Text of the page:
Album Review – Happy Now by The Wild Kindness (2018) (20 Sided Records)

In my youth I had a mate called Phil. This lad was notable for a couple of things. he was an absolute animal on the football pitch, not in the ‘he was a tough tackling tigerish midfielder manner’, but more a clumsy oaf that would accidentally break people. Eventually he snapped the leg of his best friend  in a game, despite the fact they were on the same team. He acquired the moniker ‘Mad Dog’ thereafter, which he is still referred to as today.

Perhaps his lack of manual dexterity was caused by his inability to ever thwart his dynamism. For Phil simply could not keep still. He did everything at break neck speed, with an energy that made me feel strangely invigorated in his presence. He even sat down ‘busy’ as he was one of these leg shaking sorts that used to drive you to distraction in the exam hall.
Although, obviously not as dangerous as my mate Phil, Happy Now by Bay Area San Francisco based band The Wild Kindness gives me the same feeling of invigoration (minus the leg shaking annoyance) as, like Phil, this album sees them completely unable to root to a singular place as their superb talents see them pay perfected homage to various jangle-pop nuanced stylistics.

Initially there is more than a brief acknowledgement to all things Dunedin, especially in the muted, terse and sententious vocal delivery that are flattened out with a precision usually only found in and around that particular scene in New Zealand. Although many different stylistics are mixed into overall sound during the tenure of this album, such vocals remain a constant that effectively ensures the album remains grounded and does not eventually fall over the precipice into all things that could be considered scattershot.

The first of the many different stylistics of this dynamic album can be seen in the Power-pop dominated tracks of Exceptionally FreeTrace Yr Veins (with its ultimately early 1990’s Sonic Youth swirl tempered by the more traditional power-pop of modern bands such as The Stanleys – see track below) and Long Haul which are done with such aplomb that the listener could be forgiven for wanting this style of track to become the status quo of the album.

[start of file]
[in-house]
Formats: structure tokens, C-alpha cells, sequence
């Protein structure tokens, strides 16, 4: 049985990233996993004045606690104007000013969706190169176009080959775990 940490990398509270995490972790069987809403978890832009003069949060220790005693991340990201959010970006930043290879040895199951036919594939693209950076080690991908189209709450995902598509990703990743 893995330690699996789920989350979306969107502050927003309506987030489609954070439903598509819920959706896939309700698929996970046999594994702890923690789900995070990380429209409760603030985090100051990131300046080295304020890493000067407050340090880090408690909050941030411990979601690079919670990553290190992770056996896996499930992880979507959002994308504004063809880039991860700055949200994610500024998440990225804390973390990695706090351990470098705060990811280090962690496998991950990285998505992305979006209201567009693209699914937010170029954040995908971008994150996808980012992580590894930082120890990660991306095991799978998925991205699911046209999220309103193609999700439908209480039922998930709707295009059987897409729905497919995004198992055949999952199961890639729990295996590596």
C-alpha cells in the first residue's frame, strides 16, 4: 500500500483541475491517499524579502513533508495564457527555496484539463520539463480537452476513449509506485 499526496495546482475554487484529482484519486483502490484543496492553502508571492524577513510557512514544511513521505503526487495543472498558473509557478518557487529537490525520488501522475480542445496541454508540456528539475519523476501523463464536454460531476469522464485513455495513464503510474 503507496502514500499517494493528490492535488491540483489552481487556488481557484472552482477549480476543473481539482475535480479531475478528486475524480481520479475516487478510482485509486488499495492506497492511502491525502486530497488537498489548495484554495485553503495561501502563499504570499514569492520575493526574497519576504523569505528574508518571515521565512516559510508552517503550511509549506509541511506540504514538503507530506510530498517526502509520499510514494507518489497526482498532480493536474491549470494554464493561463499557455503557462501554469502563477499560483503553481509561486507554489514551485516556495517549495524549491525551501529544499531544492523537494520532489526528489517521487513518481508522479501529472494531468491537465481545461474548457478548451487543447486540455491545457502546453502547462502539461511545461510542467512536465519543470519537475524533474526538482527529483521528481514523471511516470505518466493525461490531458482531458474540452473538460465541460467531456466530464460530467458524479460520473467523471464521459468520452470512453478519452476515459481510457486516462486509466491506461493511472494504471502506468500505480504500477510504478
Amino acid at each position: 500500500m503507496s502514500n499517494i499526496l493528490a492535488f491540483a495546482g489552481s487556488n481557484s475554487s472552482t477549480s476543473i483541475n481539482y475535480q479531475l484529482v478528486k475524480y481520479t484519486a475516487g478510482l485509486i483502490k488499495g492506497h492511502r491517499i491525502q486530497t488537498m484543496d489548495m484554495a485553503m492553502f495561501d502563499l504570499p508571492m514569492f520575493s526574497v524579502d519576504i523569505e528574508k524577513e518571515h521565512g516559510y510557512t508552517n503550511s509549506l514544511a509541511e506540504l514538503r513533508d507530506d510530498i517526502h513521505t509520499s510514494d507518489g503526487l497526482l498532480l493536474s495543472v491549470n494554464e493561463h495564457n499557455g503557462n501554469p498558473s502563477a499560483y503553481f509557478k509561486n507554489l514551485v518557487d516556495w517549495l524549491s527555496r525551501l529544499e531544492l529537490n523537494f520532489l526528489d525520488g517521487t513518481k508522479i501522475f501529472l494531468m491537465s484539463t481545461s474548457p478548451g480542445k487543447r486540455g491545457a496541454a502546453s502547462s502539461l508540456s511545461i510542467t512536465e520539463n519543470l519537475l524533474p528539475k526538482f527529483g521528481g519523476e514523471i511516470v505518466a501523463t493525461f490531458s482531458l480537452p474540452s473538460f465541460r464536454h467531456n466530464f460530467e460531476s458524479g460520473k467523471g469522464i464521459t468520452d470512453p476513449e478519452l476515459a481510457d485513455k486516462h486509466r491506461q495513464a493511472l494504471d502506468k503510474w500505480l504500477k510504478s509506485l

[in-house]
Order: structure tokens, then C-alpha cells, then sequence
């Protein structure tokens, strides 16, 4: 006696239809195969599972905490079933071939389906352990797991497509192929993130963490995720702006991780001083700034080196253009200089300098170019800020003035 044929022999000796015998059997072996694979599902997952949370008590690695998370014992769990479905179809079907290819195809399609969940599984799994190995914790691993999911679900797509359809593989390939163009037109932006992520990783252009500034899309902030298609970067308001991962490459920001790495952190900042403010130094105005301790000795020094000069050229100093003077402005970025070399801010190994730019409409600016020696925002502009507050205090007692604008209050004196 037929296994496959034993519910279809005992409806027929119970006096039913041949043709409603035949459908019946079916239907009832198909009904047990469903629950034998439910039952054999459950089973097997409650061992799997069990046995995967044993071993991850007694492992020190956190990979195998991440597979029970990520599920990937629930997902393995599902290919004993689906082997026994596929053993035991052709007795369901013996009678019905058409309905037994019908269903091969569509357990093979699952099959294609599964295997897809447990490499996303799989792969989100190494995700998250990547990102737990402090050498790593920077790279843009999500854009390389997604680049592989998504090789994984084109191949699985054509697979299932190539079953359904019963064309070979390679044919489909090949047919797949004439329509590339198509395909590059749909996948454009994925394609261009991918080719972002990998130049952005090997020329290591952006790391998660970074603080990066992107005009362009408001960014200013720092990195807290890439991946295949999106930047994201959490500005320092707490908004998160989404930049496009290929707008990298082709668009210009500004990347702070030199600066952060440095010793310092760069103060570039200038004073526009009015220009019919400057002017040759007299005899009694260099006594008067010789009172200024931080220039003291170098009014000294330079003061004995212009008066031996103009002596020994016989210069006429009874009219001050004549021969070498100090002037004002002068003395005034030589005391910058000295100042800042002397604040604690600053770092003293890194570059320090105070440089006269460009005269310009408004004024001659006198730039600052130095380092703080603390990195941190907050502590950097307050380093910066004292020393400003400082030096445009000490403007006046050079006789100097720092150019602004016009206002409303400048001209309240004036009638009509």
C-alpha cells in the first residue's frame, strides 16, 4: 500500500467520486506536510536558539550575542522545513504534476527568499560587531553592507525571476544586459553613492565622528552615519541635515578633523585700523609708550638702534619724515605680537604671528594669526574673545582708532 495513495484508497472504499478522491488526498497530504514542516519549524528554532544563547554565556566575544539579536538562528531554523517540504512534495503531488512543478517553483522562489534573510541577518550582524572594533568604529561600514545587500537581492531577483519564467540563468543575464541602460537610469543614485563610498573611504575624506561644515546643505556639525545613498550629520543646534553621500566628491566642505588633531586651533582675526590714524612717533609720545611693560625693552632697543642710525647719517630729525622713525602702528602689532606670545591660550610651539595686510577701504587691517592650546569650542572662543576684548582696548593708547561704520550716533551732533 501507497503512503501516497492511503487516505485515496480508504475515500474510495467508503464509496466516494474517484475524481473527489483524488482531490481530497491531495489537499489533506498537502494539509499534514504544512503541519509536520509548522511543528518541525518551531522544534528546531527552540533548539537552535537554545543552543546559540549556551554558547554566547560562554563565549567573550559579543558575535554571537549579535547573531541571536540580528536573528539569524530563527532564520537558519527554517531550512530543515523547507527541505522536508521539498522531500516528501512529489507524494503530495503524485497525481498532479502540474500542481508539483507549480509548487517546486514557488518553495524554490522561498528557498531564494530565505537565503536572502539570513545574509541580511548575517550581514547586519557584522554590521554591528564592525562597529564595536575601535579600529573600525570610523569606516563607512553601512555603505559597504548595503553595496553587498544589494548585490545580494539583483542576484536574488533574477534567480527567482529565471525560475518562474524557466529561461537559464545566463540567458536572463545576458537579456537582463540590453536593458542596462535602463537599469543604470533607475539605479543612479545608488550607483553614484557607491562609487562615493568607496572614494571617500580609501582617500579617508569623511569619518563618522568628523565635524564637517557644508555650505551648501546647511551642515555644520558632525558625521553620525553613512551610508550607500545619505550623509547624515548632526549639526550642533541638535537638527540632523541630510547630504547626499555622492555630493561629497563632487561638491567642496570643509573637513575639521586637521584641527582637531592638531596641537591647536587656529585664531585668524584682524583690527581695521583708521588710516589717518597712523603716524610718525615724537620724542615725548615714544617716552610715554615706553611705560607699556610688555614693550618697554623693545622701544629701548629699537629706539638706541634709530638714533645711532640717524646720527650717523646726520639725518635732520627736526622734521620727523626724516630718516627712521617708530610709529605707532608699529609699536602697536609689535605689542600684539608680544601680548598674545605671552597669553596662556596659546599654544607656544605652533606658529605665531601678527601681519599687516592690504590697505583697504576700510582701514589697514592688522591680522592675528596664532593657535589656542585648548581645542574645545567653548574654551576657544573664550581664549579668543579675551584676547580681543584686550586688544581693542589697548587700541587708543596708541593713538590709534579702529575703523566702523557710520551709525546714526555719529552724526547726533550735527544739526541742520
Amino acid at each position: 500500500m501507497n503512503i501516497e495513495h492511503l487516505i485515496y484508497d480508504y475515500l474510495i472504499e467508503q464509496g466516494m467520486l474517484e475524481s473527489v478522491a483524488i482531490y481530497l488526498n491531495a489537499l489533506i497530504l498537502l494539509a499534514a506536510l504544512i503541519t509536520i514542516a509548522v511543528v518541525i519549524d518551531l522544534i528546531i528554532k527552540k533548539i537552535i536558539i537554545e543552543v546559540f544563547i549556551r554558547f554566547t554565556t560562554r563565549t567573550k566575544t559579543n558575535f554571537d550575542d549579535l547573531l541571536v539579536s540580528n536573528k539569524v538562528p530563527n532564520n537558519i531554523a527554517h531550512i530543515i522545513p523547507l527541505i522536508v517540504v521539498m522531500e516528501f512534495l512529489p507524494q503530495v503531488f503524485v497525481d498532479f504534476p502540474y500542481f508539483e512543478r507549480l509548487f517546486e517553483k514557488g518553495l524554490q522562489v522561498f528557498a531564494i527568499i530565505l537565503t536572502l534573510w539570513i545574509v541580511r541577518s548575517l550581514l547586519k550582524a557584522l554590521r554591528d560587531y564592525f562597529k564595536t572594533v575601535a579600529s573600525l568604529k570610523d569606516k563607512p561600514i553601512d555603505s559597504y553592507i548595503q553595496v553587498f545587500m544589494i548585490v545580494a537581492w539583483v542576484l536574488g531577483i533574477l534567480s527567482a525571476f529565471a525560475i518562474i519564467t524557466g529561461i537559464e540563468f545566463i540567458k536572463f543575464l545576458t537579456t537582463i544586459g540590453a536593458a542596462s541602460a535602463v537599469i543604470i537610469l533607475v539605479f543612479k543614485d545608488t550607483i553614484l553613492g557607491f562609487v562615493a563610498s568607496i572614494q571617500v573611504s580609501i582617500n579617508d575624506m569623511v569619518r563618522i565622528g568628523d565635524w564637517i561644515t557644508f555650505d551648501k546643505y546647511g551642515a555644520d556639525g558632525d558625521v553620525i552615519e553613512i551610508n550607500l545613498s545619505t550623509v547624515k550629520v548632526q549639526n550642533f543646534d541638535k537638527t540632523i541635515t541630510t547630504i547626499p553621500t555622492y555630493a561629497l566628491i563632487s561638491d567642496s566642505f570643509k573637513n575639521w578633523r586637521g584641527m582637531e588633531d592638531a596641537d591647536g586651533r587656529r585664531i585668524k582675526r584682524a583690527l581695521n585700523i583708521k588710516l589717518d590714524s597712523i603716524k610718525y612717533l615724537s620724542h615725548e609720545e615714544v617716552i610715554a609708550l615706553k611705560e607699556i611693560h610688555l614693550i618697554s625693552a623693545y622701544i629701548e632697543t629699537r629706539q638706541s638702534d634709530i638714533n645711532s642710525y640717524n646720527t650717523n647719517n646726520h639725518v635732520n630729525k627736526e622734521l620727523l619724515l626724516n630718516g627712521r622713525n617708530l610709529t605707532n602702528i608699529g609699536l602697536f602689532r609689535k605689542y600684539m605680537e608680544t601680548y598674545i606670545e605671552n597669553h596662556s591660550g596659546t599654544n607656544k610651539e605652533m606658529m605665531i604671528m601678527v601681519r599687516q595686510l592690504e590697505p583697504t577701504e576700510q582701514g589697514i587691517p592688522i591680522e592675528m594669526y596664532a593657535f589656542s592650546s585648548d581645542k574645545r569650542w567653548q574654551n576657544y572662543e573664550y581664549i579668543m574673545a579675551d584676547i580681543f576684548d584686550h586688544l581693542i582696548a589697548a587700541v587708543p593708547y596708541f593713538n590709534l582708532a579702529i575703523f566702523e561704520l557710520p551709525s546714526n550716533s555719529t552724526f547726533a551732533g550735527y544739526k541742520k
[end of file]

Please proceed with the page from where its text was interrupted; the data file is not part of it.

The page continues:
However this album does not succumb to mere sedentary concepts and the second and true stand out track of this outstanding album, Space Companion (see below), sees the band move on to what could be considered their spiritual ‘Bay Area Home’ as it, and indeed Pills and Wine, flirt with the subtle psyche/paisley inflections that the area is famous for. Again The Wild Kindness show their musical versatility moving seamlessly from one area of aplomb to the next.

Space Companion

The final area of expertise that The Wild Kindness master in this album is the quiet psych/guitar, dare I say, ‘almost sophisti-pop sound’ as can be seen in tracks such as the beautiful Low Roads (see below) and Noise and Smoky Breath. Ultimately these tracks end up having simply to much muscle to be considered as truly sophisti-pop, but the melodic essence and 80’s style harmonies are so prevalent that these tracks will almost certainly appeal to fans of the genre.

I will most certainly buy future releases as the promise of continued stylistic dynamism ensures that the listener is treated to one of the few bands who can move between genre nuances with ease and without displaying the sort of irritating seams that other multi genre bands reveal when they ‘don’t quite get it right’.

The Wild Kindness get it very right…all of the time.

Artists Links

Label Links,


  1. I've been asking around with my SF area pals to see if anyone knows these guys — so far no, which kinda surprises me. I really like what I've heard and when we get our Big Stir Bay Area shows going later this year I want to hit them up!


Leave a Reply

Fill in your details below or click an icon to log in: Logo

You are commenting using your account. Log Out /  Change )

Google photo

You are commenting using your Google account. Log Out /  Change )

Twitter picture

You are commenting using your Twitter account. Log Out /  Change )

Facebook photo

You are commenting using your Facebook account. Log Out /  Change )

Connecting to %s